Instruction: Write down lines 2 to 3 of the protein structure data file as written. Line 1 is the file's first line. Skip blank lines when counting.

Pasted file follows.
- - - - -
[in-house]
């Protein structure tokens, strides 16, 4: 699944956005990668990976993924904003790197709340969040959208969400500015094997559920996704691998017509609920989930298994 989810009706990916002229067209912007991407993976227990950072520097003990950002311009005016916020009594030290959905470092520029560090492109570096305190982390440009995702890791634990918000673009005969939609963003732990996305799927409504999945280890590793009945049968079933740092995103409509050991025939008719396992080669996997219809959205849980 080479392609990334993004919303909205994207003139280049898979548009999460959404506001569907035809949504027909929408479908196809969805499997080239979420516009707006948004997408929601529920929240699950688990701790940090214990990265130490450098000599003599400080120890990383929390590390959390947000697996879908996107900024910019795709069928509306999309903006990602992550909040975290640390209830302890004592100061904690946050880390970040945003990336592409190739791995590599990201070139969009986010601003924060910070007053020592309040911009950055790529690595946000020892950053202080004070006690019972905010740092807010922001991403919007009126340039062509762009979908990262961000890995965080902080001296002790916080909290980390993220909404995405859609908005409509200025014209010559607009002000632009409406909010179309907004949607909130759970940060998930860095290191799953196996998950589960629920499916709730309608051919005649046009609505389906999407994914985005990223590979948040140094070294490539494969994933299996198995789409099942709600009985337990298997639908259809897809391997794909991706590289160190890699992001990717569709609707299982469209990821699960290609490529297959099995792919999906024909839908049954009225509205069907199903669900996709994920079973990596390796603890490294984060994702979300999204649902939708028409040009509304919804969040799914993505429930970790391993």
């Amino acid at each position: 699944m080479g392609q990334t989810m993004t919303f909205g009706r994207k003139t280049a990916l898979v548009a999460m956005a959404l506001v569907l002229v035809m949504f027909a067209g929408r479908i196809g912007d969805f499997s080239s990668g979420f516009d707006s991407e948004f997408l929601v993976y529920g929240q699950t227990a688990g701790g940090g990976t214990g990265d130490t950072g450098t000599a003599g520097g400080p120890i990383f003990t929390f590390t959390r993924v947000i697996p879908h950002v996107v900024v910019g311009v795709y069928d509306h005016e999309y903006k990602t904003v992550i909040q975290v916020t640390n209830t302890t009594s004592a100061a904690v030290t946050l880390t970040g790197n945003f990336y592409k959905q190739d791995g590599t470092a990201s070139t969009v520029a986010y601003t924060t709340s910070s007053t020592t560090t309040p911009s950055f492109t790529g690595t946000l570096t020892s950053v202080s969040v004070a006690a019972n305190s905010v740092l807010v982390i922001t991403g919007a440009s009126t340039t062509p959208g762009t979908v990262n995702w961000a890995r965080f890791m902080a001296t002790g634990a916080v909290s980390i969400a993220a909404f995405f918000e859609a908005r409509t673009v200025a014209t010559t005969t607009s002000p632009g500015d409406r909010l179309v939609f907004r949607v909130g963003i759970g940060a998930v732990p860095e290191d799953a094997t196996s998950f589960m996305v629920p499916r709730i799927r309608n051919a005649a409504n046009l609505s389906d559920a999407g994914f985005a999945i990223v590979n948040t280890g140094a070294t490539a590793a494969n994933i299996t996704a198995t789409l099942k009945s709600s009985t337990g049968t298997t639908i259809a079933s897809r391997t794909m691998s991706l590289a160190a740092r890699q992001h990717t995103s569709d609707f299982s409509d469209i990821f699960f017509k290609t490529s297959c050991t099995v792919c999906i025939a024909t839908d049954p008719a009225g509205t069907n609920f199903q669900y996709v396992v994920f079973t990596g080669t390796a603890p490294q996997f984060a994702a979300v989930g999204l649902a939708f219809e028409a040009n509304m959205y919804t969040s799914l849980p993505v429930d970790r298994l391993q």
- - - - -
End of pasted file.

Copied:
């Protein structure tokens, strides 16, 4: 699944956005990668990976993924904003790197709340969040959208969400500015094997559920996704691998017509609920989930298994 989810009706990916002229067209912007991407993976227990950072520097003990950002311009005016916020009594030290959905470092520029560090492109570096305190982390440009995702890791634990918000673009005969939609963003732990996305799927409504999945280890590793009945049968079933740092995103409509050991025939008719396992080669996997219809959205849980 080479392609990334993004919303909205994207003139280049898979548009999460959404506001569907035809949504027909929408479908196809969805499997080239979420516009707006948004997408929601529920929240699950688990701790940090214990990265130490450098000599003599400080120890990383929390590390959390947000697996879908996107900024910019795709069928509306999309903006990602992550909040975290640390209830302890004592100061904690946050880390970040945003990336592409190739791995590599990201070139969009986010601003924060910070007053020592309040911009950055790529690595946000020892950053202080004070006690019972905010740092807010922001991403919007009126340039062509762009979908990262961000890995965080902080001296002790916080909290980390993220909404995405859609908005409509200025014209010559607009002000632009409406909010179309907004949607909130759970940060998930860095290191799953196996998950589960629920499916709730309608051919005649046009609505389906999407994914985005990223590979948040140094070294490539494969994933299996198995789409099942709600009985337990298997639908259809897809391997794909991706590289160190890699992001990717569709609707299982469209990821699960290609490529297959099995792919999906024909839908049954009225509205069907199903669900996709994920079973990596390796603890490294984060994702979300999204649902939708028409040009509304919804969040799914993505429930970790391993």
């Amino acid at each position: 699944m080479g392609q990334t989810m993004t919303f909205g009706r994207k003139t280049a990916l898979v548009a999460m956005a959404l506001v569907l002229v035809m949504f027909a067209g929408r479908i196809g912007d969805f499997s080239s990668g979420f516009d707006s991407e948004f997408l929601v993976y529920g929240q699950t227990a688990g701790g940090g990976t214990g990265d130490t950072g450098t000599a003599g520097g400080p120890i990383f003990t929390f590390t959390r993924v947000i697996p879908h950002v996107v900024v910019g311009v795709y069928d509306h005016e999309y903006k990602t904003v992550i909040q975290v916020t640390n209830t302890t009594s004592a100061a904690v030290t946050l880390t970040g790197n945003f990336y592409k959905q190739d791995g590599t470092a990201s070139t969009v520029a986010y601003t924060t709340s910070s007053t020592t560090t309040p911009s950055f492109t790529g690595t946000l570096t020892s950053v202080s969040v004070a006690a019972n305190s905010v740092l807010v982390i922001t991403g919007a440009s009126t340039t062509p959208g762009t979908v990262n995702w961000a890995r965080f890791m902080a001296t002790g634990a916080v909290s980390i969400a993220a909404f995405f918000e859609a908005r409509t673009v200025a014209t010559t005969t607009s002000p632009g500015d409406r909010l179309v939609f907004r949607v909130g963003i759970g940060a998930v732990p860095e290191d799953a094997t196996s998950f589960m996305v629920p499916r709730i799927r309608n051919a005649a409504n046009l609505s389906d559920a999407g994914f985005a999945i990223v590979n948040t280890g140094a070294t490539a590793a494969n994933i299996t996704a198995t789409l099942k009945s709600s009985t337990g049968t298997t639908i259809a079933s897809r391997t794909m691998s991706l590289a160190a740092r890699q992001h990717t995103s569709d609707f299982s409509d469209i990821f699960f017509k290609t490529s297959c050991t099995v792919c999906i025939a024909t839908d049954p008719a009225g509205t069907n609920f199903q669900y996709v396992v994920f079973t990596g080669t390796a603890p490294q996997f984060a994702a979300v989930g999204l649902a939708f219809e028409a040009n509304m959205y919804t969040s799914l849980p993505v429930d970790r298994l391993q």